A C K N O W L E D G M E N T S
‘‘An anthropologist has usually called on the assistance, imposed
on the patience, and trespassed on the hospitality of many by the
time his work reaches print, and the least he can do,’’ notes Dyson-
Hudson (1966: ix) in his classic on the pastoralist politics of north-
eastern Uganda, ‘‘is to make some acknowledgement of the fact.’’
I, too, am indebted to so many people, first and foremost my
family. They are now deeply involved with Uganda and my re-
search e√orts, to me an illustration of the true nature of anthro-
pology; that is, to bring worlds together. My parents, Kerstin and
Orvar Finnström, visited me in Uganda. And together with my
siblings with families—Åsa, Leif, Sara, Hanna, Torkel, Birgitta, and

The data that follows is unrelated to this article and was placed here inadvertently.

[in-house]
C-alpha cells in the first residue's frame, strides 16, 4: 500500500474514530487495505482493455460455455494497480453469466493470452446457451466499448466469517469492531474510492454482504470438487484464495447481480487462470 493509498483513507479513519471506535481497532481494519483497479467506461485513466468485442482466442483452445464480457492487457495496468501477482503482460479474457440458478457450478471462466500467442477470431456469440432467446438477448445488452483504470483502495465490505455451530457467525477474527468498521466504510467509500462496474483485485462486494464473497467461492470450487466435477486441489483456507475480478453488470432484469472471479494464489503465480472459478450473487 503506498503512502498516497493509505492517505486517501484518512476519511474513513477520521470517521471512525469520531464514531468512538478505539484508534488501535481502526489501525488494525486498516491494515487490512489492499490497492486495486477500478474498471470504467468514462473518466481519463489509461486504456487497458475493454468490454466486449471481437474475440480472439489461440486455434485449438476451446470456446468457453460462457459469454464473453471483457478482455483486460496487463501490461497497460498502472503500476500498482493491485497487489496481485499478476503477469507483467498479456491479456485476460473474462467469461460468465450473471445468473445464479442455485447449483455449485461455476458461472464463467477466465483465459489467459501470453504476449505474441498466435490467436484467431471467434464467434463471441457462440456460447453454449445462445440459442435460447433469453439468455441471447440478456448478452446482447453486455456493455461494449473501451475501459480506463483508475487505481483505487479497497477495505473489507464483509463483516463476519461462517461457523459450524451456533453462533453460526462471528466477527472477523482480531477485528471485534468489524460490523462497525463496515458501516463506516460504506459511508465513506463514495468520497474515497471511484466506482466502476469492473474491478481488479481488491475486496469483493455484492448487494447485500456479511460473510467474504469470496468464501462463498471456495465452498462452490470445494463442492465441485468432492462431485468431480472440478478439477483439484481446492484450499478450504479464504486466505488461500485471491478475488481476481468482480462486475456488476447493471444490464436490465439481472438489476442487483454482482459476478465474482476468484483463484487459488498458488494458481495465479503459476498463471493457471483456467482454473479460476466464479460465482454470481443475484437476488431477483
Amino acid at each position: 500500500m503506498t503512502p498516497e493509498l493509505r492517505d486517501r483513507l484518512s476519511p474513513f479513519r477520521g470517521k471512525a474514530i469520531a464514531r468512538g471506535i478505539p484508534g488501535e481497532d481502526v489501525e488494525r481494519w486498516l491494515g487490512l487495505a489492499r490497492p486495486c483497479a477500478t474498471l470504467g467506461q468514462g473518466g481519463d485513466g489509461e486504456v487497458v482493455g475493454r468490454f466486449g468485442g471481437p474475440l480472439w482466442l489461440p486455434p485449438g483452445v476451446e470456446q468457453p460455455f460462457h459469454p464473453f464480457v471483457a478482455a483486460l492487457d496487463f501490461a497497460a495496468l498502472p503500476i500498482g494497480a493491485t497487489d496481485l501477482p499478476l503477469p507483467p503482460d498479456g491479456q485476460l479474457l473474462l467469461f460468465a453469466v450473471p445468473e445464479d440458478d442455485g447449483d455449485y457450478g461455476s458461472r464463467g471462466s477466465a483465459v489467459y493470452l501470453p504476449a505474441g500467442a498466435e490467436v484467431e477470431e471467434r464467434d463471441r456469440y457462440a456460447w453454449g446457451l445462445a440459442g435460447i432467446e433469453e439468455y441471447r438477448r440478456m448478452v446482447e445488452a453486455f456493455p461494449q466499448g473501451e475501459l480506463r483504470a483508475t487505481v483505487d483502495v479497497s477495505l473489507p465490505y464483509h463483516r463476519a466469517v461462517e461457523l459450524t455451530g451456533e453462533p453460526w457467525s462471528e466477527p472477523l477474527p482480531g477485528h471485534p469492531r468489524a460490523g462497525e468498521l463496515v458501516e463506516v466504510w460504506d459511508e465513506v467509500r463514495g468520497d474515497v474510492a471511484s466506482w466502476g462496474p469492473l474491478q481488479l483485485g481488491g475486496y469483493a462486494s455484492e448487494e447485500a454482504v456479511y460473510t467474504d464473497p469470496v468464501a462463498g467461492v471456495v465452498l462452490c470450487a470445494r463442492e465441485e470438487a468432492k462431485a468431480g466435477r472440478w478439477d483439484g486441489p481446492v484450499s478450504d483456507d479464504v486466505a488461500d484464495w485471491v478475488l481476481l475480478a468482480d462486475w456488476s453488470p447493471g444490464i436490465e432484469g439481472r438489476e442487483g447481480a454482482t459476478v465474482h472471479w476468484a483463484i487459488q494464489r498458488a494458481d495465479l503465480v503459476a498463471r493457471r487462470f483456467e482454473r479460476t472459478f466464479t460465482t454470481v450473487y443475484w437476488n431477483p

Fabian—they have wholeheartedly welcomed Ugandan friends
to Sweden. Most important and every day, Helena Edin gives me
strength and peace, in Sweden, Uganda, and everywhere. Without
her support and love this book would have been completely
impossible.
My journey into anthropology started at the Department of
Cultural Anthropology and Ethnology, Uppsala University. Per
Brandström introduced me to anthropology and showed me what
it could be. He nurtured my doubts and encouraged me to try my
own thoughts. I have also profited greatly from friends, col-
leagues, and comembers of the department’s Living Beyond Con-
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